-- cat (ccordes@scruznet.com), February 11, 1999.

A lot "don't get it" in the sense that if TSHTF, a lot (huge percentage) of people are going to DIE. Not on 2000-01-01, but by, say, 2000-02-28 (starvation/water, if nothing else). The reason being, the planet does not have the carrying capacity to support 6 billion without high technology.

If TSHTF, those of you who can last 6 months will see a vastly reduced population.

My reasoning is, the more DGIs there are, the less competiton for survival resources between now and TSHTF. Demand will (is already) pushing prices up. You may be priced out of the survival market.

Sorry, guys, it's competition; not "can't we all just get along".

-- A (A@AisA.com), February 11, 1999.

Go for it, cat, and as a fellow feline I wish you well. Hope you aren't on your 9th life like me...
Check six anyway, for predator sightings, such as uber-yuppie:
Scott Adams, creator of Dilbert

I've heard that many people are hoarding cash and food just in case civilization collapses. My strategy is to hoard guns and ammo so I can take the cash and food from the people who didn't do a good job thinking through the "collapse of society" concept.

-- Runway Cat (runway_cat@hotmail.com), February 11, 1999.

Idont tell nobody cause I HATE PEOPLE!!!!!!!If they can't see the writing on the wall to hell with them. HEY!!! DID YOU EVER THINK THAT SOMNE OF THESE GUYS WERE MEANT TO DIE????? HUH?? HUH ???? DID YOU???? What if I tell them and they want my stuff??? then i have to feed them? I think not!

POW pow pow pow pow pow pow you'll never get me dgier

PLUS, I think some of these peoplke are out to get me, but i dont know which ones yet. What if I make friends with the ones who are out to get me ? HUH? HUH?? DId you ever think of that??? I didnt think so.

-- Dieter (questions@toask.com), February 11, 1999.

Cat/anyone, when you cut and paste, hit the space bar twice between paragraphs - this will give you a one line break on the forum itself.

-- Andy (2000EOD@prodigy.net), February 11, 1999.

Dieter, since you asked, I did think of that.

-- Andy (2000EOD@prodigy.net), February 11, 1999.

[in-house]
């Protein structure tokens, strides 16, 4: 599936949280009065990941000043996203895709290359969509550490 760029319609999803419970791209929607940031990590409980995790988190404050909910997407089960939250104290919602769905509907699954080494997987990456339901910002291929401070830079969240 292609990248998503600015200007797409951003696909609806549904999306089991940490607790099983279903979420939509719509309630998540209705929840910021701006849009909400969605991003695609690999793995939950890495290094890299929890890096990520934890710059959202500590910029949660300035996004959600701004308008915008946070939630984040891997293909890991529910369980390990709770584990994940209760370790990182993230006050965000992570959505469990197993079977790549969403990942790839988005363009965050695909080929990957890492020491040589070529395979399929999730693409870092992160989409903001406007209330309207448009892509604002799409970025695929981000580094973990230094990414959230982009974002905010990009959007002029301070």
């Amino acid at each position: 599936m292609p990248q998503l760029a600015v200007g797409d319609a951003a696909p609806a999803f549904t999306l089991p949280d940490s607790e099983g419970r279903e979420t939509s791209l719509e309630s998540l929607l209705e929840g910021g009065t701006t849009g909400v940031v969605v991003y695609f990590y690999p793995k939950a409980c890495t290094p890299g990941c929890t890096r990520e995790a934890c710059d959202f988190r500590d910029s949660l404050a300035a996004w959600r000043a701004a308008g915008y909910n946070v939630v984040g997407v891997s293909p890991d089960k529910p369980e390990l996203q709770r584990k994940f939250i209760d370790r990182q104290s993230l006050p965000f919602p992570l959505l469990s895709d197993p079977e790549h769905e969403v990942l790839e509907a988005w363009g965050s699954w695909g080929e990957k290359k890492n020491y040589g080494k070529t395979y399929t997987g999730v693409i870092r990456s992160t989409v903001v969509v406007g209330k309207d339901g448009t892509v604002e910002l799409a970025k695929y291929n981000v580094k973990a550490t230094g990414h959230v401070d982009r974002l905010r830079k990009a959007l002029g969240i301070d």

There have been several threads on community vs hide at all costs. I think that most here favour community, but recognize that we need to respect the right of others to prepare as they see fit.

Diane, Craig, Leska/Ashton, and others have written alot about how to start community action in earlier threads. Best of luck with your preps - and I hope you don't meet many MDWGI (militant don't wanna get its).

-- Tricia the Canuck (jayles@telusplanet.net), February 11, 1999.

The "community" thinking will come about when it's too late. Those who want to join a community are the ones that don't have a pot to p*ss in. They'll want to come join me, but they aren't invited. When you have a "community," there's also politics involved. No thanks, I don't want some nit wit barking orders at me and telling me that I have latrene duty! And Dieter, your probably right, they will be out to get you! The have nots will get what you have, even though you did all the work to get it and they did nothing!

"Anyone who lives within 5 miles of Burger King, is hamburger." Bardou

-- bardou (bardou@baloney.com), February 11, 1999.

Thanx Andy, re cut 'n paste tip. "...with a little help from my friends..."

-- cat (ccordes@scruznet.com), February 11, 1999.

IF TSHTF, I think the community question will be relevant AFTER the fact. I have community building experience (having lived in two communes for a total of 8 years) and while I am interested in what my local community is doing beforehand, it's a slippery slope, because of all the disinformation and most people's attitudes. My thinking is more along the lines of talk the talk and quietly be prepared for the worst.

As A. suggests, IF TSHTF after six months or so things will be drastically different. THAT'S when I'll crawl out of my hole and put REAL energy into building community. Sadly, I think it's too late to start now in a meaningful way.

-- pshannon (pshannon@inch.com), February 11, 1999.

cat, you are right, of course. Normally you'd have more support on a thread re community building. Diane will be a great contact for you. She's in California and has been doing intensive community-building research. Diane is dealing with a nasty ole cold right now, but you can find her addy on most threads. Go back a few weeks, especially, before she began traveling. Also, several groups have excellent eMail lists, to share ideas, support, and related news. But frequently come to this Forum to share your concerns and progress. Welcome!

Ashton & Leska in Cascadia

xxxxxxx xxxxxxx xxxxxxx xxxxxxx xxxxxxx x

-- Leska (allaha@earthlink.net), February 11, 1999.